Indonesia VP Kalla reiterates that Indonesia does not need to apologise to neighbours over haze

Mr Kalla made similar remarks between 2005 and 2007 when he was vice-president to then President Susilo Bambang Yudhoyono.
Mr Kalla made similar remarks between 2005 and 2007 when he was vice-president to then President Susilo Bambang Yudhoyono.PHOTO: THE JAKARTA POST

NEW YORK - Indonesia's Vice-President Jusuf Kalla has reiterated that Indonesia need not apologise to neighbouring countries over haze from forest fires in Sumatra and Kalimantan.

Indonesia only needs to ensure forest fires that cause haze do not recur, he was quoted as saying on Indonesian news site kompas.com.

"Look at how long they have enjoyed fresh air from our green environment and forests when there were no fires. Could be months. Are they grateful? But when forest fires occur, a month at the most, haze pollutes their regions. So why should there be an apology?" he said during a dialogue session with Indonesians in New York at the Indonesian Consulate-General on Thursday.

He also claimed that companies from neighbouring countries are paying locals to clear lands using the slash-and-burn technique.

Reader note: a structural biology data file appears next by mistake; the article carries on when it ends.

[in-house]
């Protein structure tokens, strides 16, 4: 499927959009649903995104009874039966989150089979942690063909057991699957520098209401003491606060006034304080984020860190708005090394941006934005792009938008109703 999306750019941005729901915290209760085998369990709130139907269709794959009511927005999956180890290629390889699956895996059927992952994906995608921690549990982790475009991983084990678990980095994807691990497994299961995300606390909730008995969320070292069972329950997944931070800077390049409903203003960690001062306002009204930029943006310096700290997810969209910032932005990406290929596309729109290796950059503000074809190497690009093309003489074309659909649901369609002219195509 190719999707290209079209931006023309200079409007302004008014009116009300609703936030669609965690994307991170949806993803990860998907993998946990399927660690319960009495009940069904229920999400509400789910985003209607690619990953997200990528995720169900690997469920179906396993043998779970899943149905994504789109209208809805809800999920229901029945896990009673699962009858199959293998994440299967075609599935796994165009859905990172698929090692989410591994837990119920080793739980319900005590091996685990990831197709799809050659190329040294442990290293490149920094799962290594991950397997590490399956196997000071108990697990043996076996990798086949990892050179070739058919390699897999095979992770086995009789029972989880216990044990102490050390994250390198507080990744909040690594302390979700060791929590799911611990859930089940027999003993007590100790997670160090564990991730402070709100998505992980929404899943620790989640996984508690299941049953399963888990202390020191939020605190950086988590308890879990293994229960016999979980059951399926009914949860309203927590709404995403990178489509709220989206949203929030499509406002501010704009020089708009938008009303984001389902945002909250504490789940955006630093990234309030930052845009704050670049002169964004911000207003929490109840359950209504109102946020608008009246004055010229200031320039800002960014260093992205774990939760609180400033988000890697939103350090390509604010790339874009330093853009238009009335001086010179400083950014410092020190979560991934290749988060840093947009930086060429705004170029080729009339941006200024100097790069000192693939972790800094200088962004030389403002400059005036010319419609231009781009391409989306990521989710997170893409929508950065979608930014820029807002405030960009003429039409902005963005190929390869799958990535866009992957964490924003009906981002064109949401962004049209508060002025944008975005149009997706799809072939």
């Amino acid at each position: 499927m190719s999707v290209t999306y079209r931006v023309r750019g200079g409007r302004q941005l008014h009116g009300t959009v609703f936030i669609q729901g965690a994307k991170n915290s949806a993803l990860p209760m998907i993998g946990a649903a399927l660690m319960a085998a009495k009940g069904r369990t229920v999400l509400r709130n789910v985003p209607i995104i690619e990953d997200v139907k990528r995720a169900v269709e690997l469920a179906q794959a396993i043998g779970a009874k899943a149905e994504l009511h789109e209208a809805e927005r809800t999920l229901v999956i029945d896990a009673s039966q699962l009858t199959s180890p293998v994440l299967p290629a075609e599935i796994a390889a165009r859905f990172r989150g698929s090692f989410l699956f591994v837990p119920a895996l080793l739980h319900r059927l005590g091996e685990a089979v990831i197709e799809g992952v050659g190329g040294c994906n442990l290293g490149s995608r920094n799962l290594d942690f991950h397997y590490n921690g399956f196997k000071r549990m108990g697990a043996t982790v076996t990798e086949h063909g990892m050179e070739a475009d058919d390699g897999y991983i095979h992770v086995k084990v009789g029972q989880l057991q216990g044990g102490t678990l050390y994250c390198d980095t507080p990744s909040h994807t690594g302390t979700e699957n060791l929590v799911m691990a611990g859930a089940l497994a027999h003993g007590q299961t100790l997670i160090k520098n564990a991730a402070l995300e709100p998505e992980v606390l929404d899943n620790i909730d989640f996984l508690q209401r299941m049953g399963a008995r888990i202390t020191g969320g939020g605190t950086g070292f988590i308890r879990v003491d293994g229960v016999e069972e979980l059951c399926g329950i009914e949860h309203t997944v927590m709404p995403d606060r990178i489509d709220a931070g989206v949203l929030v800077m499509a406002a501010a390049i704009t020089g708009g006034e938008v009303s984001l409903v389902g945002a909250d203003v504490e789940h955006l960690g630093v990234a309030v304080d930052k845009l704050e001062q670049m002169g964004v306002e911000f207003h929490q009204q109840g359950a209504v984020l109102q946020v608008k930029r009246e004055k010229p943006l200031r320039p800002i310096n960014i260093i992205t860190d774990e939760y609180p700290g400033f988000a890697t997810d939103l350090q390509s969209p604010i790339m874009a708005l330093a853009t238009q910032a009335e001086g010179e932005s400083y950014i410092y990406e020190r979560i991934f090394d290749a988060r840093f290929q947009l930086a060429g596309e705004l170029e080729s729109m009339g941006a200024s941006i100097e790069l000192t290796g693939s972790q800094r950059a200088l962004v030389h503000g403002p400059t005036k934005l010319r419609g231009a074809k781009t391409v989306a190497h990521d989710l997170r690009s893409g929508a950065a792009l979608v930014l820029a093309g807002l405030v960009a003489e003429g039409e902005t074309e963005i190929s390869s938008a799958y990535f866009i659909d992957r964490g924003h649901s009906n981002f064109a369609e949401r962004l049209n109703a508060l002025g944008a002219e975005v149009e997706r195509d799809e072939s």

This was not the first time Mr Kalla has made such remarks. He made similar remarks between 2005 and 2007 when he was Vice-President to then President Susilo Bambang Yudhoyono.

 
 

On Sept 18 this year, he made the same point after meeting Malaysian Deputy Prime Minister Ahmad Zahid Hamidi at the vice-president's office.

Mr Kalla said forest fires and destruction were started by foreigners who needed land in the 1960s and 1970s.

They later collaborated with Indonesian entrepreneurs.

"They taught us to destroy forests. As a result, using development as an excuse, our forests were felled. Our peatlands were opened up. Wet peatlands dried up, making them easier to burn," he said, naming several foreign companies.

He said besides preventing forest fires from recurring, the government has also issued bans on logging and moratoriums on the use of land, including opening up lands for new plantations